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Service Animals - Hunting

dogs hunters fox falconry

Early Times

Hunting was the first task in which animals were put into service to humans. Prehistoric hunters took advantage of the natural instincts and skills of carnivorous (meat-eating) animals, like dogs, which had been domesticated from wolves. The hunters trained the dogs to accompany them on hunts and turn over any captured prey. Prehistoric cave paintings show humans and dogs cooperating to pursue and capture large prey.

The ancient Egyptians used a variety of animals to help them hunt, including dogs, mongooses, and birds of prey. A drawing in a Cairo museum shows a man hunting waterfowl along the Nile River with his mongoose. Mongooses were considered sacred and were called "Pharaoh's cats."


Falconry is thought to date back to around 2,000 B.C. in China. It is a form of hunting conducted with the use of trained birds of prey, such as falcons, hawks, owls, or eagles. These birds are also called raptors. Falconry was particularly important in the Middle East and is discussed at length in the Koran, the holy book of Islam. It became popular among European nobility during the Crusades and was fashionable until the invention of firearms.

Falconry is still practiced today as a sport in the United States. (See Figure 8.2.) According to the Falconry Experience, a falconry school in California, there were approximately 7,000 licensed falconers in the United States as of 2005. Falconry has very strict licensing requirements because it uses wild birds that are protected species. Animals commonly hunted using falconry are rabbits, squirrels, pigeons, quail, and waterfowl.


Dogs have historically been used in hunting. In the United States, dogs are used to hunt upland game birds and waterfowl, such as pheasant, quail, partridge, ducks, and pigeons. Dogs are also used to hunt squirrels, bears, raccoons, mountain lions, foxes, and other prey. The primary dog breeds used in hunting are beagles, spaniels, griffons, retrievers, setters, pointers, and hounds. Dogs FIGURE 8.2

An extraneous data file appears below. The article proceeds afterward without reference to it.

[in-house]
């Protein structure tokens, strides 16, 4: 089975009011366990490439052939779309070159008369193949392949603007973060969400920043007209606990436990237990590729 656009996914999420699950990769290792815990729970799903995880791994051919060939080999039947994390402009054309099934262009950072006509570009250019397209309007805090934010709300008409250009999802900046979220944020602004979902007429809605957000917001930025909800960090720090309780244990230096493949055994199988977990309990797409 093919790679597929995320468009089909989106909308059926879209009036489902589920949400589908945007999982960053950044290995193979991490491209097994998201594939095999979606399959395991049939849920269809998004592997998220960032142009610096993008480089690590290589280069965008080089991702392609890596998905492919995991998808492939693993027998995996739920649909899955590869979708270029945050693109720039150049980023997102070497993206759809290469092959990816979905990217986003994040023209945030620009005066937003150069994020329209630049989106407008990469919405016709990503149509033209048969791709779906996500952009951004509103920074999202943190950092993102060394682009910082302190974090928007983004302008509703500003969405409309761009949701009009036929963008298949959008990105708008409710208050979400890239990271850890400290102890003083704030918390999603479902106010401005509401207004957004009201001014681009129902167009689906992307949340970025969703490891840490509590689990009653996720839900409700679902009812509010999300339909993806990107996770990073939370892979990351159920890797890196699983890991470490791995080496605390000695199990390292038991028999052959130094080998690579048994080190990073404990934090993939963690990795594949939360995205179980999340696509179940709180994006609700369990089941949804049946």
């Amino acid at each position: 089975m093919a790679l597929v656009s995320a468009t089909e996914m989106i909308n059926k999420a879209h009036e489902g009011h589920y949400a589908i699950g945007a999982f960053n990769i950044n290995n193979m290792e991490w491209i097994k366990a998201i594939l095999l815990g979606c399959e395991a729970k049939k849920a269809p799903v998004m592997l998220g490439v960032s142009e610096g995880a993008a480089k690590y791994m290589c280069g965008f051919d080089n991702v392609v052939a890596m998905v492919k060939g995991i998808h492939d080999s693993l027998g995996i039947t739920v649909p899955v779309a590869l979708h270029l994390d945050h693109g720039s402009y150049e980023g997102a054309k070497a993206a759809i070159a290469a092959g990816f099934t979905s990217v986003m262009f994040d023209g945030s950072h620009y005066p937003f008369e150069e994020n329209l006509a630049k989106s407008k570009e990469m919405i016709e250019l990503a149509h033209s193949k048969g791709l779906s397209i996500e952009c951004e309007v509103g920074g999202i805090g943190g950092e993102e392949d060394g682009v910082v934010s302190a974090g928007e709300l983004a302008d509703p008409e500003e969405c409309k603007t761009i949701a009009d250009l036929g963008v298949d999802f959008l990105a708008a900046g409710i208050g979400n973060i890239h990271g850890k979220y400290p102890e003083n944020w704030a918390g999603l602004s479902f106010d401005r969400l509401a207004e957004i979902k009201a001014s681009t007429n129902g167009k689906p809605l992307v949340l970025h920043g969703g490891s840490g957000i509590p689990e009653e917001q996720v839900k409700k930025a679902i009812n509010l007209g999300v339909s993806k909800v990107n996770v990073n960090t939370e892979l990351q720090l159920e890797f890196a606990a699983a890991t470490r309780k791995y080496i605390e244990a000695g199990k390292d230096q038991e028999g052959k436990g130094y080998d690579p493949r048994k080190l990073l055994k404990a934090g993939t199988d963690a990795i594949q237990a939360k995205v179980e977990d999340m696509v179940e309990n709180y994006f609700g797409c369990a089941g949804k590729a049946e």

A falconer holds a peregrine falcon wearing a hood and jesses. Photograph by Robert J. Huffman. Field Mark Publications. Reproduced by permission.
that hunt mostly by scent are called scent hounds, and dogs that hunt mostly by sight are called sight hounds. Hunting dogs perform a variety of tasks, including tracking prey, pointing prey out to the hunter, and retrieving downed prey after it is shot.


Hunting with dogs has become a controversial issue in some areas where it is common. In April 2003 the Atlanta Journal and Constitution reported on increasing conflicts in south Georgia between hunters using dogs and landowners (Stacy Shelton, "Hunters Howling," April 13, 2003). Dog running, as it is called, is a long-standing tradition in rural areas of the state. Landowners accused hunters of letting their dogs trespass onto private property during deer-hunting season (mid-October to mid-January). Hunters said that property owners were being unreasonable and had killed at least one hunting dog. The landowners claimed that hunters had threatened them and told them that they should fence their property if they did not want hunting dogs on it.